The Tuskegee Airmen never lost to enemy fighters a bomber they were escorting. That has been accepted as fact for 61 years, since the end of World War II.
On Dec. 10, however, Tuskegee Airmen Historian William F. Holton told the Montgomery (Ala.) Advertiser that Air Force records show at least a few bombers escorted by the famed Red Tail P-51s were shot down by enemy planes. Retired Air Force Lt. Gen. Russell C. Davis, Tuskegee Airmen president, told the Associated Press that he will no longer claim in speeches that the group never lost a bomber under its escort.
“I’m going to drop it until we can get this thing clarified,” he said. “We’ve got some homework to do, obviously.”
Holton and Daniel Haulman of the Air Force Historical Research Agency, who came to the same conclusion independently, said their sole interest is in making sure the group’s history is as accurate as possible.
Holton has been the association’s historian for “about a decade.” From the group’s headquarters in Virginia, he said he began leafing through old mission reports after being told by one of the Tuskegee Airmen pilots that they really did lose some bombers.
The Tuskegee Airmen were the first black pilots in what then was the U.S. Army Air Corps. Some 1,000 pilots and about 19,000 support personnel, ranging from mechanics to nurses, trained at Tuskegee Institute in Alabama, from which the group took its name. The fighter pilots, first flying P-47s, then P-51s, shot down more than 100 German aircraft during World War II. Many went on to set outstanding records in the Korean and Vietnam wars. Tuskegee pilots also flew B-25 bombers.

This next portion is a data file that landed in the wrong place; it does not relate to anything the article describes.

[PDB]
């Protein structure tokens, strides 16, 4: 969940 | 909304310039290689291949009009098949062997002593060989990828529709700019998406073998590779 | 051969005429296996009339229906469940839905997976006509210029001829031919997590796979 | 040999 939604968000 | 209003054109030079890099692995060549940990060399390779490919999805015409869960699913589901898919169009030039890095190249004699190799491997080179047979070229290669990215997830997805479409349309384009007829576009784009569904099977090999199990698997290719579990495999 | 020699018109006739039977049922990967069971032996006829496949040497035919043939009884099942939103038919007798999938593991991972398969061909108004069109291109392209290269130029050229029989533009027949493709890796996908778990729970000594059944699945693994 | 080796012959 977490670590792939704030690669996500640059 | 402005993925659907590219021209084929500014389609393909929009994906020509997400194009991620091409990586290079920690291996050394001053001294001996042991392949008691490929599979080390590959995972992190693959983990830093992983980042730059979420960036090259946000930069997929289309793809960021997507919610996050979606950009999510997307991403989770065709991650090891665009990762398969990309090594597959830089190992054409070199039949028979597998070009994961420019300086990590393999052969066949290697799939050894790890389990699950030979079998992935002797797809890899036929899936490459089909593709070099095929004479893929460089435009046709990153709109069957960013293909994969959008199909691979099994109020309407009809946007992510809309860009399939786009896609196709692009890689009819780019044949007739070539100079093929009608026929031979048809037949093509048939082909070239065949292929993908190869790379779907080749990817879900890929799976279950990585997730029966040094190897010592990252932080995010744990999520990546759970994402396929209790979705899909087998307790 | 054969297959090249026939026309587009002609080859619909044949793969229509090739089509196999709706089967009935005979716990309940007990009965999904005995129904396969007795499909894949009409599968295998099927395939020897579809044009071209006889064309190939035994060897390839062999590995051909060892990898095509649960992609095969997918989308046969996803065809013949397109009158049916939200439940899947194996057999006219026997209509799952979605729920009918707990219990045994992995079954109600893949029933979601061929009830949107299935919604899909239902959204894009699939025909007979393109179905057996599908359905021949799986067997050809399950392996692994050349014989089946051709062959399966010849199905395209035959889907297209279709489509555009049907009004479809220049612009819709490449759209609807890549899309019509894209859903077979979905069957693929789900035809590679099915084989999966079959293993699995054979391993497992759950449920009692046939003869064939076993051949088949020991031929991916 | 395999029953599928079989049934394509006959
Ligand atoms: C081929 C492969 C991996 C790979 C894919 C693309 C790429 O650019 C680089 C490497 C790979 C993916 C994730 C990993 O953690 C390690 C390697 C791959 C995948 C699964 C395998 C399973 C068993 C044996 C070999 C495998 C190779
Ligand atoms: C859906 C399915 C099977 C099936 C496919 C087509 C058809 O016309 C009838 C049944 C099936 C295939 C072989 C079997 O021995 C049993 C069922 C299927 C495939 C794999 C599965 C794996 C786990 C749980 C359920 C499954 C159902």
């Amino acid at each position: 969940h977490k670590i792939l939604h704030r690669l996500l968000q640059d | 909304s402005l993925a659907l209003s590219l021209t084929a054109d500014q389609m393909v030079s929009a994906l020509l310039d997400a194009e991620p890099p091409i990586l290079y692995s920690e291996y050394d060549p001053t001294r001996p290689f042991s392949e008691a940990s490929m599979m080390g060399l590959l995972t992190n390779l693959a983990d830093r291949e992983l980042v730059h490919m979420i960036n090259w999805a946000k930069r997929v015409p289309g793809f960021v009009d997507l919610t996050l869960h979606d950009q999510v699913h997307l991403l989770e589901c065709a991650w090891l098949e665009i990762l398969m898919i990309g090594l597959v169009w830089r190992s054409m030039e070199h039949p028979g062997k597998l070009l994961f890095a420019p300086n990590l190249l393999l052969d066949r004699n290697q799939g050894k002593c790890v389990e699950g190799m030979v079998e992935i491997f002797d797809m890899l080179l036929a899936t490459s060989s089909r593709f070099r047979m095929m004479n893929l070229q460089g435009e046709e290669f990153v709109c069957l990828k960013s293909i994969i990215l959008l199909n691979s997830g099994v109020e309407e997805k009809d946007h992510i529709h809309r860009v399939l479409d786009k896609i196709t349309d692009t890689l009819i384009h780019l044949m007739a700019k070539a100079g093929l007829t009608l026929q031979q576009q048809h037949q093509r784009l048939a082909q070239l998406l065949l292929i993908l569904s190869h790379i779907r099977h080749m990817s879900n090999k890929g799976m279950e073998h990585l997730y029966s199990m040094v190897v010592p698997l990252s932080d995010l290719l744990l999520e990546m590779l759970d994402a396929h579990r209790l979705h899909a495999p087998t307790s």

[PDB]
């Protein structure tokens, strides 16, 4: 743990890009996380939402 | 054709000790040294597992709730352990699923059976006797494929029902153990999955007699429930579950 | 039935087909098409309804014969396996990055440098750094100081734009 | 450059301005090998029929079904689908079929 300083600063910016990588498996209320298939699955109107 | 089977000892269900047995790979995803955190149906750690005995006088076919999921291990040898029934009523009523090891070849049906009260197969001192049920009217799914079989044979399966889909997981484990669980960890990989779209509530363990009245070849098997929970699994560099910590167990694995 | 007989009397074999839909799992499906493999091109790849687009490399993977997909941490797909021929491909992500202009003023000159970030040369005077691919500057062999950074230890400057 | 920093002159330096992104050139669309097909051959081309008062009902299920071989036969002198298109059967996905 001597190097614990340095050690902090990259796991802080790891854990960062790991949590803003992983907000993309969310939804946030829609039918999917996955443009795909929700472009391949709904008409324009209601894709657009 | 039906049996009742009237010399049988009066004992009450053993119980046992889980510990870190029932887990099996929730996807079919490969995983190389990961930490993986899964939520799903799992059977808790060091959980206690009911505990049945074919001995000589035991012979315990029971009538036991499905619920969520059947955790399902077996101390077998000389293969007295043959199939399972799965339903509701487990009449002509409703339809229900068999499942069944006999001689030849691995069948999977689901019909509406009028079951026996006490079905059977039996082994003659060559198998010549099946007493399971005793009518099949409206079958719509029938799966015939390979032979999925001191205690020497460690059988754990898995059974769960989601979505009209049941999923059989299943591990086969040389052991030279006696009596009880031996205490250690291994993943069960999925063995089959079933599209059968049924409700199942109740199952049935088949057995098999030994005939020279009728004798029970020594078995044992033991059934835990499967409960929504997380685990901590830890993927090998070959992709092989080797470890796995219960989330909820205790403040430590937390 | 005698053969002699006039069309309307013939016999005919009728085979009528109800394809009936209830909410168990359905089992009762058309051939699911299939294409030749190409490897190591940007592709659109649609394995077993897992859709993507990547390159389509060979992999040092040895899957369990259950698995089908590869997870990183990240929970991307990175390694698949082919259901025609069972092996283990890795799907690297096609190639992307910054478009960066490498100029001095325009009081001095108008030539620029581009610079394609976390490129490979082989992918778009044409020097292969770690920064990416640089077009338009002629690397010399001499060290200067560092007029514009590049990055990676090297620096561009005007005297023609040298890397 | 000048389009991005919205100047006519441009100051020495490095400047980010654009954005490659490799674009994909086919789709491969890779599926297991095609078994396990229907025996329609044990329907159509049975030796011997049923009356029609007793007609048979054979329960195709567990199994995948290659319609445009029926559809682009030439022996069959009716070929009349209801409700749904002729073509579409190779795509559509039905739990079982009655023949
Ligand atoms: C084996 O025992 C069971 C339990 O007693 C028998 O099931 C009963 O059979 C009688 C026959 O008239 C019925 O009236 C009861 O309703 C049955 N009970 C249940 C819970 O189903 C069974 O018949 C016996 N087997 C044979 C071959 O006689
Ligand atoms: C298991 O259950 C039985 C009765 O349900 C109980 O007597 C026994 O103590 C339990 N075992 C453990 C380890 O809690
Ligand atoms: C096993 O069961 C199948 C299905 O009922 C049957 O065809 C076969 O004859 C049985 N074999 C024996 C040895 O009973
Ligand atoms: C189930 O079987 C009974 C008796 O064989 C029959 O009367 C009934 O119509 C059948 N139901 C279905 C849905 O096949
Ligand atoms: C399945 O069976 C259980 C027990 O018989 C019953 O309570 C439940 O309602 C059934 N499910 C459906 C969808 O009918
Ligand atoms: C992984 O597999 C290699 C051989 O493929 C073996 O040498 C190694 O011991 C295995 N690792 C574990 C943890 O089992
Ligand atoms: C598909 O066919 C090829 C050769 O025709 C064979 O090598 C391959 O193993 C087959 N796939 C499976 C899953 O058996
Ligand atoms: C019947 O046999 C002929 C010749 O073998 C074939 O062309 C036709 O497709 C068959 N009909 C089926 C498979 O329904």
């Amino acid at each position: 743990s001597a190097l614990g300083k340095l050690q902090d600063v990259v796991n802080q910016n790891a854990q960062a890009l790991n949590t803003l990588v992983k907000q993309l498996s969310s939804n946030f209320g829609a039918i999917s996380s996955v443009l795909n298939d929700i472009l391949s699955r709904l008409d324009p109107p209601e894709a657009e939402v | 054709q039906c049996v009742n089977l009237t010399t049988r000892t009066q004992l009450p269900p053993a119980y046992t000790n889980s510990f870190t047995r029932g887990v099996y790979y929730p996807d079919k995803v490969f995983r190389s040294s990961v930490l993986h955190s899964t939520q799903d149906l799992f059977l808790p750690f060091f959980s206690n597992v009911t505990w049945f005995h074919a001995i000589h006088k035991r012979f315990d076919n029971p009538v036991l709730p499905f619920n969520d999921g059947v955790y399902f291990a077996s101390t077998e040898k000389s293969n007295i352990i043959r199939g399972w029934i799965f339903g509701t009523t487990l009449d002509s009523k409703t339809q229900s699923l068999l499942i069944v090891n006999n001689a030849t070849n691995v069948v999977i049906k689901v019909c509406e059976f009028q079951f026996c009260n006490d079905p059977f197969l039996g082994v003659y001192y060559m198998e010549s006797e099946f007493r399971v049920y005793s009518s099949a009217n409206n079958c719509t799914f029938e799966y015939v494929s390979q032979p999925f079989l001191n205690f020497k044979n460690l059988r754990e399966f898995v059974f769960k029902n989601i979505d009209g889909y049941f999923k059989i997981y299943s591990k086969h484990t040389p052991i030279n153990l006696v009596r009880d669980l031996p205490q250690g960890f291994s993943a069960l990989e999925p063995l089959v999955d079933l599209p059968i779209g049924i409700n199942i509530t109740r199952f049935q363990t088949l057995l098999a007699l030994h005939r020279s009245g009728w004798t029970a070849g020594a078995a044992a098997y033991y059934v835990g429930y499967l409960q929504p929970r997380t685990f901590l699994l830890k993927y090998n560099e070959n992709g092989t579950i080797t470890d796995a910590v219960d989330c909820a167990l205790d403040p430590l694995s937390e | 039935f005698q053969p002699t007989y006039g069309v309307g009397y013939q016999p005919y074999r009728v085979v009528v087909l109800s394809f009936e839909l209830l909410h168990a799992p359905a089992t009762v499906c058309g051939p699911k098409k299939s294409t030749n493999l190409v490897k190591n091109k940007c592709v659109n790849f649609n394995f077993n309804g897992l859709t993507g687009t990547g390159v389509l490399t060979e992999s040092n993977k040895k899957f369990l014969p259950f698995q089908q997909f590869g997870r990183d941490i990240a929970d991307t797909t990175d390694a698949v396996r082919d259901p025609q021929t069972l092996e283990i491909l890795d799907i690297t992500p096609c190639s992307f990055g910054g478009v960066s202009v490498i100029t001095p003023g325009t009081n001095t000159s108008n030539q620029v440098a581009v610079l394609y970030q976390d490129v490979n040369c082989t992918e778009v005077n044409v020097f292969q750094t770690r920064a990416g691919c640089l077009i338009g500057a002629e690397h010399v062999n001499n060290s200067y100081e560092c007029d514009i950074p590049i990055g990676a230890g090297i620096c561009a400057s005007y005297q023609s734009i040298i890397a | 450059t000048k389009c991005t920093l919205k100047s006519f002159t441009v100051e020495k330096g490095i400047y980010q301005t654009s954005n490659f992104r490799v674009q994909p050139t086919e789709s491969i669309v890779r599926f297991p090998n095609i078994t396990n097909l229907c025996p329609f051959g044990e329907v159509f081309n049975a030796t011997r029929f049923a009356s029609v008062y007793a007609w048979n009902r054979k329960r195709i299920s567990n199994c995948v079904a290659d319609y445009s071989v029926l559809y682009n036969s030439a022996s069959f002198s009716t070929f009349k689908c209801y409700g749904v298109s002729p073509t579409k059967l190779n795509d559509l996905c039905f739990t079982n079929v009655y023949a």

Some surviving Tuskegee Airmen are offended by the findings of Holton and Haulman. All, doubtless, are disappointed, but most of those interviewed agreed that the record should be accurate.
On a more positive note, The Red Tail Project is restoring a rare P-51C of the type flown by the Tuskegee Airmen. It is intended to be a “museum without walls” as it tours the country, said Stan Ross, project coordinator.
Ross recently announced a “Rivet Sponsorship” to raise funds for the restoration. Anyone contributing $30 or more gets a Rivet Certificate signed by one of the veteran Tuskegee Airmen.
“The Red Tail Project is not about an airplane; the airplane is a tool we use to tell a story,” said Doug Rozendaal, Red Tail Project director. “We will continue our work to tell the story of the Tuskegee Airmen and what they represent.”
The Red Tail Project has a goal of $2 million to support its education program and to rebuild the P-51C, the program’s symbol.
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